Cleaning Up With Trade Secrets Under California’s Right to Know Act

By: Jonathan Kepko

Companies who make cleaning products sold in California should take note of a new law coming into effect on January 1, 2020, especially if their products are made from proprietary formulas or include ingredient mixtures that may qualify as company trade secrets.

In 2017, the California legislature passed SB 258, known as the California Cleaning Product Right to Know Act. The law was created to protect consumers from unknowing exposure to chemicals that the legislature considered potentially harmful by requiring that all intentionally added chemicals within the designated products be listed either on the product label or the manufacturer’s website by January 1, 2020.

Recognizing that many companies derive economic value from intentionally added ingredients considered to be “confidential business information,” (i.e. protected under California’s Uniform Trade Secrets Act because the information is valuable due to being kept secret, not generally known, and subject to reasonable measures to keep it secret), the legislature provided for a series of protections for manufacturers and suppliers of the designated products to protect such economically beneficial “confidential business information.”

Specifically, the Act provides that if an intentionally added ingredient does not fall under two broad, and one specific, categories of intentionally added ingredients that require disclosure, manufacturers and suppliers do not have to list the intentionally added ingredient if it is considered “confidential business information.” These categories include the following:

  • California’s “designated list” – this list contains 22 specifically defined chemicals detailed in Section 108950(g) which range from “Chemicals known to the State of California to cause cancer or reproductive toxicity that are listed pursuant to the Safe Drinking Water and Toxic Enforcement Act of 1986” to “Chemicals that are identified on Part A of the list of Chemicals for Priority Action prepared by the Oslo and Paris Conventions for the Protection of the Marine Environment of the North-East Atlantic”;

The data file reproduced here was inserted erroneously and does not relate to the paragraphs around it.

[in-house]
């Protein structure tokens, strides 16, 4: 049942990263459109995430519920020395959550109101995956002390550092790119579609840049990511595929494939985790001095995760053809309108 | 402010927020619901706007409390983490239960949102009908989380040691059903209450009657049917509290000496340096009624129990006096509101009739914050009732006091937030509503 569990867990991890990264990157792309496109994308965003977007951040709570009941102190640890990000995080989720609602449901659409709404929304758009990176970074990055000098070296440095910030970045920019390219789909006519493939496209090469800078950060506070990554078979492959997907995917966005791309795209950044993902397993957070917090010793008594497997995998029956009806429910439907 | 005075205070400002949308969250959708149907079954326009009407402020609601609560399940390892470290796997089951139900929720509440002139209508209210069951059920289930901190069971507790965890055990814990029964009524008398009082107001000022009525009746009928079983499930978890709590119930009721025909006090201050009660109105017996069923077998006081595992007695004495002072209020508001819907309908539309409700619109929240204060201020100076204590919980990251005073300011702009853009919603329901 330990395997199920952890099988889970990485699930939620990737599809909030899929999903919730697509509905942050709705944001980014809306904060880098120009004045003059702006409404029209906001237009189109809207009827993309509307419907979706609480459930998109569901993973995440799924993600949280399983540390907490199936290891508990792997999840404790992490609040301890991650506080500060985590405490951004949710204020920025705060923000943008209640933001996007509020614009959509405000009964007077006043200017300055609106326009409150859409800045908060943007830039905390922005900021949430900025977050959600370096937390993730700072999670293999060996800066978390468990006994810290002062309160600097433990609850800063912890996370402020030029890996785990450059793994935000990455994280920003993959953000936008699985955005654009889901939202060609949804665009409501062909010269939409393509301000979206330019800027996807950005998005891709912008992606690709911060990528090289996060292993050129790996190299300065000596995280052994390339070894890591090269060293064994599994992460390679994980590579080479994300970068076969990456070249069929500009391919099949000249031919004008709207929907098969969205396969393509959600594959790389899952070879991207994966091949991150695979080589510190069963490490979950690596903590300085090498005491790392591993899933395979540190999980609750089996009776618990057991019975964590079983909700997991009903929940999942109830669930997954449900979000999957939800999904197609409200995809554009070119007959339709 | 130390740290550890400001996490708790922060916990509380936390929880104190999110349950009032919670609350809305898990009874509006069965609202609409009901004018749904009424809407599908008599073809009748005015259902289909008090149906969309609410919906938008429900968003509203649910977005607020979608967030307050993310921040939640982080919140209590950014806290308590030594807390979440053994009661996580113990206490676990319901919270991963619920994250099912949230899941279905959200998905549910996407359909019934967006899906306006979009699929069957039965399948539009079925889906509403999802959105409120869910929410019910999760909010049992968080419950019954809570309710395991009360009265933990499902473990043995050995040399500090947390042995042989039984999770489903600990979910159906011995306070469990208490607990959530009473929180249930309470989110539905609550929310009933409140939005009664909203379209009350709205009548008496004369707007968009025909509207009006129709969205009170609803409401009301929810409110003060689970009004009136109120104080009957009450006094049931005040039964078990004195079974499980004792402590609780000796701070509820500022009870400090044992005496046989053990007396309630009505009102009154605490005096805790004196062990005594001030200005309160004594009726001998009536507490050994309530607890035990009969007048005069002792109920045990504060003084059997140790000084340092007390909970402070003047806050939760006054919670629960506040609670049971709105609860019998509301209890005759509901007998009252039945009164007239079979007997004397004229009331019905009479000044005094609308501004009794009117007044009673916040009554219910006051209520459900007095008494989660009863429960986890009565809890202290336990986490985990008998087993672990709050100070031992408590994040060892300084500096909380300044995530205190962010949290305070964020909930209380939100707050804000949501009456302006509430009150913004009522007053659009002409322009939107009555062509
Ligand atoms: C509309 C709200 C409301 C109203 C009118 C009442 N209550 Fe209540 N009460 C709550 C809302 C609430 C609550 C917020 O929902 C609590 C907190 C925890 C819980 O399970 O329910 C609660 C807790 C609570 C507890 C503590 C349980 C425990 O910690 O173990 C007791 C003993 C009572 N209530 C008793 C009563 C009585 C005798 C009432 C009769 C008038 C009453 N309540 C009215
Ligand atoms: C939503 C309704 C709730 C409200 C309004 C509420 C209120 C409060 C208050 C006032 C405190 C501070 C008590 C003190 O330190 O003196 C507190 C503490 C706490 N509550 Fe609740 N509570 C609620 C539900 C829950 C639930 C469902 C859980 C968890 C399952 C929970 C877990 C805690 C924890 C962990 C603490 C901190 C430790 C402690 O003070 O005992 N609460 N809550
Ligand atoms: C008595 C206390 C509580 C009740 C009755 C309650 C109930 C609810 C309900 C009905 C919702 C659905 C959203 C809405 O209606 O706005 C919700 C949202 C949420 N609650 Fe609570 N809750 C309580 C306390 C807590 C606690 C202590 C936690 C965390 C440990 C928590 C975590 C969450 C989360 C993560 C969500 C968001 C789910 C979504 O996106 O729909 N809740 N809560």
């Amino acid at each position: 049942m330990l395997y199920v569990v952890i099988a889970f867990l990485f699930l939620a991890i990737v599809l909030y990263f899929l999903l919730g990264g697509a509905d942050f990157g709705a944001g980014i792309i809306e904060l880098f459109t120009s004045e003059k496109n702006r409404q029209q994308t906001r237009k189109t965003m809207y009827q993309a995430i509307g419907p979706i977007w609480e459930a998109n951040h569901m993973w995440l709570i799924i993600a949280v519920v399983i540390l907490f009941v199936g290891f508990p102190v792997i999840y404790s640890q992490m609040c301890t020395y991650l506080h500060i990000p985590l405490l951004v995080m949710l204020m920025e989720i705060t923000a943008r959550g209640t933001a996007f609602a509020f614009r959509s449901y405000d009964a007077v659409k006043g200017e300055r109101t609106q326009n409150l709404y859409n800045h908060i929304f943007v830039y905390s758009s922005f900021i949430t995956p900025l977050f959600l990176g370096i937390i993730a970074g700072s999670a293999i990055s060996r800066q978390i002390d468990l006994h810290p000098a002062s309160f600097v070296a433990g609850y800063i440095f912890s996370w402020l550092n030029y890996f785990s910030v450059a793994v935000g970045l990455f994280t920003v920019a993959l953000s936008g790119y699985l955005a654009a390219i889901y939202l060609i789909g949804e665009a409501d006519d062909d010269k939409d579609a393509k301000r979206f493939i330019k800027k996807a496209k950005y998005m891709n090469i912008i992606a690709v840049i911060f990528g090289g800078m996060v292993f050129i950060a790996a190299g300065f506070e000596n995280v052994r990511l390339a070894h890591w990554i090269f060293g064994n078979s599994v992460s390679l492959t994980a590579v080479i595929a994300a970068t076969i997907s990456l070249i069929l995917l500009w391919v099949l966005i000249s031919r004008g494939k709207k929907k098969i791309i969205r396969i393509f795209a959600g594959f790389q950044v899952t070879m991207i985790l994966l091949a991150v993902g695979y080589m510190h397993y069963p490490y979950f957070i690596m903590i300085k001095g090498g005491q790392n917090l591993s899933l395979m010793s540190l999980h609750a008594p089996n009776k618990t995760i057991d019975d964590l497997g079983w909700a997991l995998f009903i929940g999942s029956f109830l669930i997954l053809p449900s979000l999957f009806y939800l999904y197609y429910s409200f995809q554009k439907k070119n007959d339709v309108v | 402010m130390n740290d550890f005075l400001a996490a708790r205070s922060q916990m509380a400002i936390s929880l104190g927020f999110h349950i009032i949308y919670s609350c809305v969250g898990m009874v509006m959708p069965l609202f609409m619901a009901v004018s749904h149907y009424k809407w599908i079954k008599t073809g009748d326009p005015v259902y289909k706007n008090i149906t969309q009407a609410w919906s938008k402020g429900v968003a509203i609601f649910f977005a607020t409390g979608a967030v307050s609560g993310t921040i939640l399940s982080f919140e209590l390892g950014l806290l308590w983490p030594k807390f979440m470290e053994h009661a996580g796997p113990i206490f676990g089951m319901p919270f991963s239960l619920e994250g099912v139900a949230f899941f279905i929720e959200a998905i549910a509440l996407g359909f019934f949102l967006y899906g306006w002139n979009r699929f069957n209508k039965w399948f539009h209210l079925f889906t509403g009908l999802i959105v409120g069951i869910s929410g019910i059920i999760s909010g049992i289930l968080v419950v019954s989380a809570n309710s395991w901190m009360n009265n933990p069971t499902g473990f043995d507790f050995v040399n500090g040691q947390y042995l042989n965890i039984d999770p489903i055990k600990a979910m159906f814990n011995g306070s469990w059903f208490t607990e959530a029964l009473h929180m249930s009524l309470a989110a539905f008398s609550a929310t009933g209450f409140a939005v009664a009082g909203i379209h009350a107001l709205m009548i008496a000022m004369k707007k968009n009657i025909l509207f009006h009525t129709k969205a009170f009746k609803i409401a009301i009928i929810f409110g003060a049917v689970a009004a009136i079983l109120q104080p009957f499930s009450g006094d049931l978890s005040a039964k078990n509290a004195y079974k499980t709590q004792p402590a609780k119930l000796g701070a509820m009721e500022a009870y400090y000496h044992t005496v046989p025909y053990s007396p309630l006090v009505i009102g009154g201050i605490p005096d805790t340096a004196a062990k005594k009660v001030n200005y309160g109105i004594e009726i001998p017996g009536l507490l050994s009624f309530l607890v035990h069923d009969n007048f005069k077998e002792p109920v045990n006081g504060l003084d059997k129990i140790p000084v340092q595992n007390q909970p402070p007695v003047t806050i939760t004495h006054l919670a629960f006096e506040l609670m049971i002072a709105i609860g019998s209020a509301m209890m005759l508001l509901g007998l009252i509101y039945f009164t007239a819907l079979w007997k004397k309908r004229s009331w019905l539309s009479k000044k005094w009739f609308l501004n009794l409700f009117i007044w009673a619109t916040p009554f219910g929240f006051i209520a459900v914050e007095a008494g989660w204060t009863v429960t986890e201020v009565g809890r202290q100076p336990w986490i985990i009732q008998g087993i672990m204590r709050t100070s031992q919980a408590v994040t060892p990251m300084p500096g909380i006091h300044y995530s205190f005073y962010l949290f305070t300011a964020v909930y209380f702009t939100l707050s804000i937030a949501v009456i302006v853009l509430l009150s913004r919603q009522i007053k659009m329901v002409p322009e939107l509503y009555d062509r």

• “Nonfunctional constituents” that also may not be considered “confidential business information” for the purposes of labeling; and
     
  • Ingredients which are not included within either the “designated list,” considered to be a “nonfunctional constituent”, or included as a fragrance allergen at a concentration above 0.01%, then the Code allows for it to be left off the labeling of the product, as long as the manufacturer or supplier treats the intentionally added ingredient as a trade secret as defined by the California Uniform Trade Secrets Act. 

Further, if the intentionally added ingredient does fall within one of the designated categories of intentionally added ingredients that require disclosure, the Act allows disclosure under a generic name without indicating the amount of the ingredient actually contained within the product. It is therefore necessary that those with knowledge of the chemical composition of such intentionally added ingredients be aware of and understand the contours of those required categories of the Act in order to determine whether the ingredients must be listed on product labeling.

Compliance with the California Cleaning Product Right to Know Act of 2017 will require evaluation of the intentionally added ingredient(s) seeking to be protected by those with knowledge of the chemical composition to determine whether it is covered by the designated exclusionary categories, along with an attorney review of the proposed labeling to ensure compliance with the Code. To ensure compliance and protect their trade secrets, companies whose products may come within the mandates of this law should evaluate its complex provisions with counsel.

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